Talking to Strangers

Let's talk about canvassing.

It is an art, a chore, a task that needs to be done to be successful at a grassroots campaign.

And guess what. 

After a few becomes fun. 

I know, I know, you're thinking. How can canvassing, talking to strangers, TOTAL STRANGERS, be fun? 

Take it from me, I wasn't always like this.

My parents like to tell a story about me as young child, eating at a McDonald's (a special treat), and wanting more ketchup. But I was too shy to ask the employee behind the counter for more packets of ketchup, and I forced my little brother to do it.

Now, I spend my weekends knocking doors of total strangers to ask them very personal questions about their political concerns and issues they deeply care about. And still, at the beginning of each time, I am a little bit nervous. 

But then I remember. This is important work. I am knocking these doors because I want to find out about them, what they are concerned about, if they plan to vote this year, and if so, what issues are driving their votes? 

Then I tell them about me, why I am driven to run for office - because the people we send to Harrisburg are out of touch with everyday working people, because every year our healthcare costs are skyrocketing, because we must protect and nurture our environment, because we shouldn't be selling out our health for industry profit, because running for office shouldn't just be for the rich and well-connected - and by the time I get through with listing just a few of those reasons, the person at the door and I have found common ground. Or at least, a solid footing to start a conversation. 

And it's not just me having these positive conversations - our volunteers are also experiencing positive feedback and openness to our campaign.

We are knocking doors of voters who haven't been knocked in a long time, and who really appreciate us coming to their door. Here are a few examples of voters who we've talked to:

  • a now-retired Pennelec union worker who still remembers how he felt ignored by his representatives during the lock out in 2013, and who said he wanted to vote for someone who would look out for working people.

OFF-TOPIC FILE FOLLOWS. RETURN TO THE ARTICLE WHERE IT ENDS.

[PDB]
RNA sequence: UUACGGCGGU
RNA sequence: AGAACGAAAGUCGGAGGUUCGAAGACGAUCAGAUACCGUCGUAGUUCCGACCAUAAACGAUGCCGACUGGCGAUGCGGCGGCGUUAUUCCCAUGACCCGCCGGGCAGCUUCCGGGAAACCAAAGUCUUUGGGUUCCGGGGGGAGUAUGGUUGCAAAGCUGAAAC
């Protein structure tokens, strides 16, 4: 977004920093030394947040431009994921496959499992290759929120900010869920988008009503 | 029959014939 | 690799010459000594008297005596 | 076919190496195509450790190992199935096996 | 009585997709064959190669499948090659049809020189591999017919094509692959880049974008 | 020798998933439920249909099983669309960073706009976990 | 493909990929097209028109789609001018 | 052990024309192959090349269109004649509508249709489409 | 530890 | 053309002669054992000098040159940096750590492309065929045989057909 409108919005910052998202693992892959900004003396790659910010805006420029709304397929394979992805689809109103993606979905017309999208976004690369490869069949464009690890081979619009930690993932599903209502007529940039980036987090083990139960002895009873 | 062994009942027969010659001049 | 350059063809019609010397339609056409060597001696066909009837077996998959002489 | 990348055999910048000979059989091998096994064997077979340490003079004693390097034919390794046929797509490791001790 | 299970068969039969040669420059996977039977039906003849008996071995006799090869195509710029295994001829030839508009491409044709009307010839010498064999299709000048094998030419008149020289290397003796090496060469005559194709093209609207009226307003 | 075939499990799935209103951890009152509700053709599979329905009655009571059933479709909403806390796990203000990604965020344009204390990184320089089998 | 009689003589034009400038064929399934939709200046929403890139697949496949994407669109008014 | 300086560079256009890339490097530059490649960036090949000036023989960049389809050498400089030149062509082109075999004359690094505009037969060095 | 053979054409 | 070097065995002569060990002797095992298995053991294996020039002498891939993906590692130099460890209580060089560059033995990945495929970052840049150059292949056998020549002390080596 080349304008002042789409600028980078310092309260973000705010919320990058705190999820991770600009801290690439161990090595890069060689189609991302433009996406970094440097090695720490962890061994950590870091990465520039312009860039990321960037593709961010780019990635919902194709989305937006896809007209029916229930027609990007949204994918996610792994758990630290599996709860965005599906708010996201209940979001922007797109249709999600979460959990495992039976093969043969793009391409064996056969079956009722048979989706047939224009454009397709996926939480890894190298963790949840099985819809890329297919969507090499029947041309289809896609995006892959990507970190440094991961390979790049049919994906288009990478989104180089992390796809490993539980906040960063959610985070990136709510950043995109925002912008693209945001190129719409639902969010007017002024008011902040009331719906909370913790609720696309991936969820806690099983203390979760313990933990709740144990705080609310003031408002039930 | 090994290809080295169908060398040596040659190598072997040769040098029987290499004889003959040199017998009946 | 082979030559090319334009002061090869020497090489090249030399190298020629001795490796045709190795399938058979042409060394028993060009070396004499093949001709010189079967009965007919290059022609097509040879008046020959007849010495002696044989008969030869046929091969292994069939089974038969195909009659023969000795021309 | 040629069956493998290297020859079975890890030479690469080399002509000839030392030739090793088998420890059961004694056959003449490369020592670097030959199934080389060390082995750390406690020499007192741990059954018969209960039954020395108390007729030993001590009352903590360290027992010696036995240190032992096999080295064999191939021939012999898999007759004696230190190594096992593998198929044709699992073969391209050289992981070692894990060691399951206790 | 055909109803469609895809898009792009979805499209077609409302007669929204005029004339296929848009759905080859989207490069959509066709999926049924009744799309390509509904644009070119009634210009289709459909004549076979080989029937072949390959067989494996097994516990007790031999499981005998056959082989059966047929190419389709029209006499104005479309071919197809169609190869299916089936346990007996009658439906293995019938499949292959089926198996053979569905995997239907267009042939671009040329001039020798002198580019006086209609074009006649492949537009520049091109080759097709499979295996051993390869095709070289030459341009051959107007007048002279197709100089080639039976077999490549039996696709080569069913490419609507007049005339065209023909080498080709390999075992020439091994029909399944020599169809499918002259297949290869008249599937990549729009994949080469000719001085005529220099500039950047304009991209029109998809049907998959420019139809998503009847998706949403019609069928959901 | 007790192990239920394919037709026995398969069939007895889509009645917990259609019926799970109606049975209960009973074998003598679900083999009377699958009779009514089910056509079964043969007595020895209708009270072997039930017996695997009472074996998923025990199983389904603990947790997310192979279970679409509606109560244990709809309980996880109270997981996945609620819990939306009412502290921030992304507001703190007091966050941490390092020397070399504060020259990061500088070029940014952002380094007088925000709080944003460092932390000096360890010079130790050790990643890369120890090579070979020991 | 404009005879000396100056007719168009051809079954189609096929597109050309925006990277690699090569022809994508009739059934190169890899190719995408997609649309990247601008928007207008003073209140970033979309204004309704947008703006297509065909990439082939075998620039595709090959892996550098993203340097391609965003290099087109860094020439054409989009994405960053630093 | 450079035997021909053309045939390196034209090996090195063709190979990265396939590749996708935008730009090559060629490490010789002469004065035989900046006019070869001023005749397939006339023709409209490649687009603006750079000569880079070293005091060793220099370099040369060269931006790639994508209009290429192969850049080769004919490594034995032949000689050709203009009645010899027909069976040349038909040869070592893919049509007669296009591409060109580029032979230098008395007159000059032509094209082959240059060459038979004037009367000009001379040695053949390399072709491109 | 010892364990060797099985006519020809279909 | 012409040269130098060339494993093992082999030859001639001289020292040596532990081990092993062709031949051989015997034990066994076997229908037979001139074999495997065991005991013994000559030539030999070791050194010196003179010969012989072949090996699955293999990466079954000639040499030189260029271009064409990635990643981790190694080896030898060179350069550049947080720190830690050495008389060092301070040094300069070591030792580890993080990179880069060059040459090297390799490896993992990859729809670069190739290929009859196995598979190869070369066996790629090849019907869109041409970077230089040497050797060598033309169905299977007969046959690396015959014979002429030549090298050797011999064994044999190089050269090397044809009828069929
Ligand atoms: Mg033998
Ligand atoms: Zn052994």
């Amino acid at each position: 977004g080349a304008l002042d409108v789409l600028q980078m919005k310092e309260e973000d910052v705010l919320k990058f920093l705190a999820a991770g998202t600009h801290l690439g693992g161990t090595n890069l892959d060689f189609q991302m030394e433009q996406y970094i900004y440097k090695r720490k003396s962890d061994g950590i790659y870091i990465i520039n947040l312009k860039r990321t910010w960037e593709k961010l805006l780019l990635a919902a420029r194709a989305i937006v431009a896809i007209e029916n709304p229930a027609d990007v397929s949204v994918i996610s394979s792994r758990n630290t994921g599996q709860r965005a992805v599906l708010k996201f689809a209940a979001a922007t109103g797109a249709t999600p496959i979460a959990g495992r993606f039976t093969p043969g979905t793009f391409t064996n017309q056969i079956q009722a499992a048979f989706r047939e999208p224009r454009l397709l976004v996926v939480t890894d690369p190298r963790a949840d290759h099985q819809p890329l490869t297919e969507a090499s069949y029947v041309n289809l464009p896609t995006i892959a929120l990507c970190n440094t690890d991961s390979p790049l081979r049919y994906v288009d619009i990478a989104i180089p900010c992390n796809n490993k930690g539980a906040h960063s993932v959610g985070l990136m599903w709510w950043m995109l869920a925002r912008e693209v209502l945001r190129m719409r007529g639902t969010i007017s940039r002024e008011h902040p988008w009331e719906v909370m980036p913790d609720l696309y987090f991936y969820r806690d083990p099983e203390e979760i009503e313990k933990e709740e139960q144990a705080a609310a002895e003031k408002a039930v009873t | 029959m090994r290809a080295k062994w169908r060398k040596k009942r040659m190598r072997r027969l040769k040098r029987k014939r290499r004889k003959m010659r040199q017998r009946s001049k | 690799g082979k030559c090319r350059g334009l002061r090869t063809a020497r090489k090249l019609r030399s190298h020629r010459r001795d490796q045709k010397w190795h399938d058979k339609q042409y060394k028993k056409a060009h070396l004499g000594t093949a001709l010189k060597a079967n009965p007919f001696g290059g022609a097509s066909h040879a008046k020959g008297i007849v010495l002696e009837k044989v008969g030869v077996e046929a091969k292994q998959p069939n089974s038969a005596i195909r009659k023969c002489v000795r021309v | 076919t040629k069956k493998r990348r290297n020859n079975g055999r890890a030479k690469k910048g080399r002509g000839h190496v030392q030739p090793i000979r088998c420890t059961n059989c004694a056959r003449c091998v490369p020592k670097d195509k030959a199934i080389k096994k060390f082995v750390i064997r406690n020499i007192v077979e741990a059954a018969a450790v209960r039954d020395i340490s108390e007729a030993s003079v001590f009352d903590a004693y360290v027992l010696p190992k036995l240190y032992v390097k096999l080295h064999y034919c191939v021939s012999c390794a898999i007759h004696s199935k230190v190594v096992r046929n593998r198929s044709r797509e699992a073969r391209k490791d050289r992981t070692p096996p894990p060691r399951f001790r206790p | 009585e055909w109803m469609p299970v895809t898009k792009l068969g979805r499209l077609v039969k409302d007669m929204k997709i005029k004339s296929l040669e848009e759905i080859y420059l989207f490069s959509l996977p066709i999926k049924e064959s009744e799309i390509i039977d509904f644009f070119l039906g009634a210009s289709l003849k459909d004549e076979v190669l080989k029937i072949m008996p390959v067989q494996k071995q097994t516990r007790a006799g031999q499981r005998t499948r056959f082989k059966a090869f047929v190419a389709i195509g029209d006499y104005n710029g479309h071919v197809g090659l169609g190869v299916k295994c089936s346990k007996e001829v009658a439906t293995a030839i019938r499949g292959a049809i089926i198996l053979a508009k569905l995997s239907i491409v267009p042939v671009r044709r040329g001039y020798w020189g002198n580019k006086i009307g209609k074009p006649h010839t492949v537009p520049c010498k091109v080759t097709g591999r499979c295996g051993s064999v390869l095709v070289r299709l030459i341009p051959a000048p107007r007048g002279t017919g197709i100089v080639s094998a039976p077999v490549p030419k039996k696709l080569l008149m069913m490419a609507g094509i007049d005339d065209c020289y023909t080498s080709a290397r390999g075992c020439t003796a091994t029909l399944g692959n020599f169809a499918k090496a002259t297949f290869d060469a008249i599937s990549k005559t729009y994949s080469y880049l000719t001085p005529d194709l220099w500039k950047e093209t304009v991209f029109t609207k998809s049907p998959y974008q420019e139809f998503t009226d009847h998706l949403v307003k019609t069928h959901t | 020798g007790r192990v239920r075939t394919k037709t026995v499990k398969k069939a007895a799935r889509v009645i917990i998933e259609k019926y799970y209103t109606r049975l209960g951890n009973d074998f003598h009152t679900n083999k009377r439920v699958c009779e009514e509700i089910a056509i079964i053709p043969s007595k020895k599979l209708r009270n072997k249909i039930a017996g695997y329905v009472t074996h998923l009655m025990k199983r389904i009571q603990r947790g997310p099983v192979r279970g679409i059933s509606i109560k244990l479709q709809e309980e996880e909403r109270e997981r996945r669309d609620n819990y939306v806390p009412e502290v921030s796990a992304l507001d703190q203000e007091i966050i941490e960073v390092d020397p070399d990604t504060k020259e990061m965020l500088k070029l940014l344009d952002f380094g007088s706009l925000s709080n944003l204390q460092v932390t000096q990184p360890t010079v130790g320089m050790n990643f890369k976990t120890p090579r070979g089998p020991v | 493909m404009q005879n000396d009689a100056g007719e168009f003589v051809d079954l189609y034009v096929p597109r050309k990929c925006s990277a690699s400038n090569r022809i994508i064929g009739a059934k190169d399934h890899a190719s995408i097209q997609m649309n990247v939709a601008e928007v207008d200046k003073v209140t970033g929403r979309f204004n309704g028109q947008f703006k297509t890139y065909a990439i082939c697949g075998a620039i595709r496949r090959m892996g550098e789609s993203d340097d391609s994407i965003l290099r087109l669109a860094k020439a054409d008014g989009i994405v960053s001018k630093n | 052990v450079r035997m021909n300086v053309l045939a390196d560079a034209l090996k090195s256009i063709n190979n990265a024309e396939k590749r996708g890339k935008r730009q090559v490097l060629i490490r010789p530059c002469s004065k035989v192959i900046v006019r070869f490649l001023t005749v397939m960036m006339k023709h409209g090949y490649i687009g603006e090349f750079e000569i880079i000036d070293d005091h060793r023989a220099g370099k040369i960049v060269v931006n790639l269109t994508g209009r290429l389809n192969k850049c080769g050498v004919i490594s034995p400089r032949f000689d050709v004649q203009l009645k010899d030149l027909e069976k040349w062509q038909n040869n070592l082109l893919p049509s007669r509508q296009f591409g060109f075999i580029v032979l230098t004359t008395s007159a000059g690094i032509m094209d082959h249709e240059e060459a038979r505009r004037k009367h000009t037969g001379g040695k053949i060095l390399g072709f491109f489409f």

• a woman in her 20's who is registered Independent, and who at the beginning of our conversation said that she usually didn't vote because she didn't feel like any of the candidates were relatable, regular people, and that her vote didn't matter. After a few minutes of sharing my story, she committed to voting for me.  
  • a man in his 30's who has recently switched parties, and who voted 3rd party in 2016, because he feels like no party represents his socially conservative viewpoints, and is tired of being pandered to, and wants representatives to address issues.
  • a woman in her 60's who has health issues and a fixed income, and who has had to forego testing due to the expense. We talked for a good bit and she wants to see a health care system where everyone is covered and pays according to their income. She recognizes how the profit motive of the hospitals and insurance companies is detrimental to our healthcare. 

These individuals, and other voters like them, want to hear from us. They have been left out of electoral politics of central PA for far too long. Their votes, or lack thereof, have been taken for granted by the one-party rule of central PA. We can do better by them, we can improve their lives, and offer them a better political system, but only with your help to reach them.

Can you join us? We are holding another big 5 County Canvass Day of Action on September 15th, with a truly ambitious goal of knocking 3500 doors in one day. Sign up now to join us.  If you'd like to volunteer in some other way, please contact us now and we will put you to work. This campaign can't happen without you. 

Emily Best